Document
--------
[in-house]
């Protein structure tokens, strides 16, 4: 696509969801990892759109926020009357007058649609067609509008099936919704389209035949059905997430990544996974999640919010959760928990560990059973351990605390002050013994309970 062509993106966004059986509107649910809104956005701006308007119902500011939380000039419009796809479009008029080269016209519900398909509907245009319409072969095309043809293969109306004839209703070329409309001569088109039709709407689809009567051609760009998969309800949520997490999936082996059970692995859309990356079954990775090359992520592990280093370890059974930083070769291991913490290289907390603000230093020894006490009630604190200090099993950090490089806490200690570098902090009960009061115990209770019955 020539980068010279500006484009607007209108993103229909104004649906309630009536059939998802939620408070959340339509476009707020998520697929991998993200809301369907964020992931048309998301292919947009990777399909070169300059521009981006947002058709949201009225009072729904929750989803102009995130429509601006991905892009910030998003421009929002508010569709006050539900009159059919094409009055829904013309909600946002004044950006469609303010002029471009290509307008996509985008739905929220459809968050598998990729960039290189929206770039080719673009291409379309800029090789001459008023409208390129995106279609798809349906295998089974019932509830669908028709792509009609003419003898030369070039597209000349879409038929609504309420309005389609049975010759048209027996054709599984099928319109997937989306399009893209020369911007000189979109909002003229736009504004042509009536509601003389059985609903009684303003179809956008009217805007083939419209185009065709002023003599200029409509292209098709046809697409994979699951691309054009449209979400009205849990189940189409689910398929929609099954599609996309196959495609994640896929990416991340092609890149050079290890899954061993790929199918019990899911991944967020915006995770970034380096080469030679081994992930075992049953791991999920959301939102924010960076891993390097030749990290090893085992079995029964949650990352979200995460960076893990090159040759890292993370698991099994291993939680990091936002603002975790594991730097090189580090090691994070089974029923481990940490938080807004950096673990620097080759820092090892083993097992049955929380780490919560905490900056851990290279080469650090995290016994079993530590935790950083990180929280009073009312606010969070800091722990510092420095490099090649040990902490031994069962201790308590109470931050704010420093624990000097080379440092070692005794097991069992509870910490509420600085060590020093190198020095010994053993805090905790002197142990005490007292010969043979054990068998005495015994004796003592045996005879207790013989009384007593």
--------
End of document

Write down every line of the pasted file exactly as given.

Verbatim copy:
[in-house]
């Protein structure tokens, strides 16, 4: 696509969801990892759109926020009357007058649609067609509008099936919704389209035949059905997430990544996974999640919010959760928990560990059973351990605390002050013994309970 062509993106966004059986509107649910809104956005701006308007119902500011939380000039419009796809479009008029080269016209519900398909509907245009319409072969095309043809293969109306004839209703070329409309001569088109039709709407689809009567051609760009998969309800949520997490999936082996059970692995859309990356079954990775090359992520592990280093370890059974930083070769291991913490290289907390603000230093020894006490009630604190200090099993950090490089806490200690570098902090009960009061115990209770019955 020539980068010279500006484009607007209108993103229909104004649906309630009536059939998802939620408070959340339509476009707020998520697929991998993200809301369907964020992931048309998301292919947009990777399909070169300059521009981006947002058709949201009225009072729904929750989803102009995130429509601006991905892009910030998003421009929002508010569709006050539900009159059919094409009055829904013309909600946002004044950006469609303010002029471009290509307008996509985008739905929220459809968050598998990729960039290189929206770039080719673009291409379309800029090789001459008023409208390129995106279609798809349906295998089974019932509830669908028709792509009609003419003898030369070039597209000349879409038929609504309420309005389609049975010759048209027996054709599984099928319109997937989306399009893209020369911007000189979109909002003229736009504004042509009536509601003389059985609903009684303003179809956008009217805007083939419209185009065709002023003599200029409509292209098709046809697409994979699951691309054009449209979400009205849990189940189409689910398929929609099954599609996309196959495609994640896929990416991340092609890149050079290890899954061993790929199918019990899911991944967020915006995770970034380096080469030679081994992930075992049953791991999920959301939102924010960076891993390097030749990290090893085992079995029964949650990352979200995460960076893990090159040759890292993370698991099994291993939680990091936002603002975790594991730097090189580090090691994070089974029923481990940490938080807004950096673990620097080759820092090892083993097992049955929380780490919560905490900056851990290279080469650090995290016994079993530590935790950083990180929280009073009312606010969070800091722990510092420095490099090649040990902490031994069962201790308590109470931050704010420093624990000097080379440092070692005794097991069992509870910490509420600085060590020093190198020095010994053993805090905790002197142990005490007292010969043979054990068998005495015994004796003592045996005879207790013989009384007593």